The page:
Last week, we filmed the last scenes of the Pluto movie. In recent days, we’ve been reviewing editing the movie in preparation for next week’s screening.
While creating the stop-motion movie, the children learned a lot about the technical aspects of movie-making—including setting up shots, capturing images, and editing out frames. Editing the film has introduced a new set of challenges in that we have to make creative decisions. When nearly everyone in the class had some part in making the movie, who gets to make the call?
The children are skilled collaborators, and are great at sharing and building upon ideas. They listen, ask questions, and assert themselves. Disagreements do arise, however, and when it’s difficult to decide, the children not only call for a vote, they also accept the results with a positive attitude.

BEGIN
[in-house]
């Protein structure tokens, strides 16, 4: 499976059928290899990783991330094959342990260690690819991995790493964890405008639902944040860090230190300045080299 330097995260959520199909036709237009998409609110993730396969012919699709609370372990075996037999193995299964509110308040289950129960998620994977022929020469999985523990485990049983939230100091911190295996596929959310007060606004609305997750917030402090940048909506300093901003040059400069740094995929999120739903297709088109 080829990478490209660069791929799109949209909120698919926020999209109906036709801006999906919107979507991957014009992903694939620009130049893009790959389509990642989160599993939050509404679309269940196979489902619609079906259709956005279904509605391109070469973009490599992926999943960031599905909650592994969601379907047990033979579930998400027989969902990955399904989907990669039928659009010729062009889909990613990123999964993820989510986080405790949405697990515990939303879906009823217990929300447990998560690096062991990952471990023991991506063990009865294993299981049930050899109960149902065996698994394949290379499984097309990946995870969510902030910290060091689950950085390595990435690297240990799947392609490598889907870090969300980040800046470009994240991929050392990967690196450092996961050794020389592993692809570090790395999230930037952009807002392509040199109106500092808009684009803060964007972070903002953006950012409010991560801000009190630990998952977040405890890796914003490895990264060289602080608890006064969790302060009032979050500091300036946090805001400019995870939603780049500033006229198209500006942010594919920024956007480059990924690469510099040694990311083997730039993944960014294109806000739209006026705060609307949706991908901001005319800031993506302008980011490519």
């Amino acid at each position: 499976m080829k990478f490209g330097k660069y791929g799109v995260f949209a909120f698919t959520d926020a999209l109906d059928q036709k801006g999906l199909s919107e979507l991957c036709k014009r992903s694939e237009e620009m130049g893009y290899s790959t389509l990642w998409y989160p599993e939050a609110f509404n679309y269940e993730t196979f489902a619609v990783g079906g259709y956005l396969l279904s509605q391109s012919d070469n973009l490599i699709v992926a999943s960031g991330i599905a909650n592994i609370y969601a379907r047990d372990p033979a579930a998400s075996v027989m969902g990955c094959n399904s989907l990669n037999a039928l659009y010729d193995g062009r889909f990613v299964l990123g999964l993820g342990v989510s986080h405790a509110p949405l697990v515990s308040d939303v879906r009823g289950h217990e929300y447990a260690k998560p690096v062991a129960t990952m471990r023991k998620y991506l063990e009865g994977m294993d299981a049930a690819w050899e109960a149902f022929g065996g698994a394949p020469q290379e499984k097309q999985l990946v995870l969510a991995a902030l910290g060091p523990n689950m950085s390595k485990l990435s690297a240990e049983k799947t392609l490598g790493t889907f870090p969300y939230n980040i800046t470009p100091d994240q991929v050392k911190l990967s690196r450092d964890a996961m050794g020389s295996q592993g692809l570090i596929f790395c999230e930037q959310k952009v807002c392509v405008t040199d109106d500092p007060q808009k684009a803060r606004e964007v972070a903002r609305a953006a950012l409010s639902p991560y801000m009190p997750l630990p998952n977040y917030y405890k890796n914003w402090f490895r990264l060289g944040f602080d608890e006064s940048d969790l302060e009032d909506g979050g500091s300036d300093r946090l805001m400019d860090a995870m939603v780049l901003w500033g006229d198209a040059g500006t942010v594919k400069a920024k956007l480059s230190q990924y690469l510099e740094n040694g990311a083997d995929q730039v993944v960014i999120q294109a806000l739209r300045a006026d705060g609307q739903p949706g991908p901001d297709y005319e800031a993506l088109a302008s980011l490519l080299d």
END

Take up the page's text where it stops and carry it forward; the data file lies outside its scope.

In the process of editing the Pluto movie, we challenged the children to not just stake out their positions, but also to explain—calmly and respectfully—the reasons for wanting one course of action over another. We asked them to discuss as long as needed to decide as a group without taking a vote.
Voting and compromise are not easy, but reaching consensus is far more difficult. So many decisions—naming the movie, editing the length, adjusting the color, adding subtitles—all required a great deal of debate and patience. Occasionally children developed creative ways to combine their ideas, and in a few instances they were persuaded to change their positions. It was wonderful to see the children work collaboratively in lots of different combinations over several days, and to feel that their ability to reach consensus was bolstered by their strong relationships and their appreciation of each person’s contribution to the project.
by Lisa & Rachael
Pieces of Tucker Room experiences.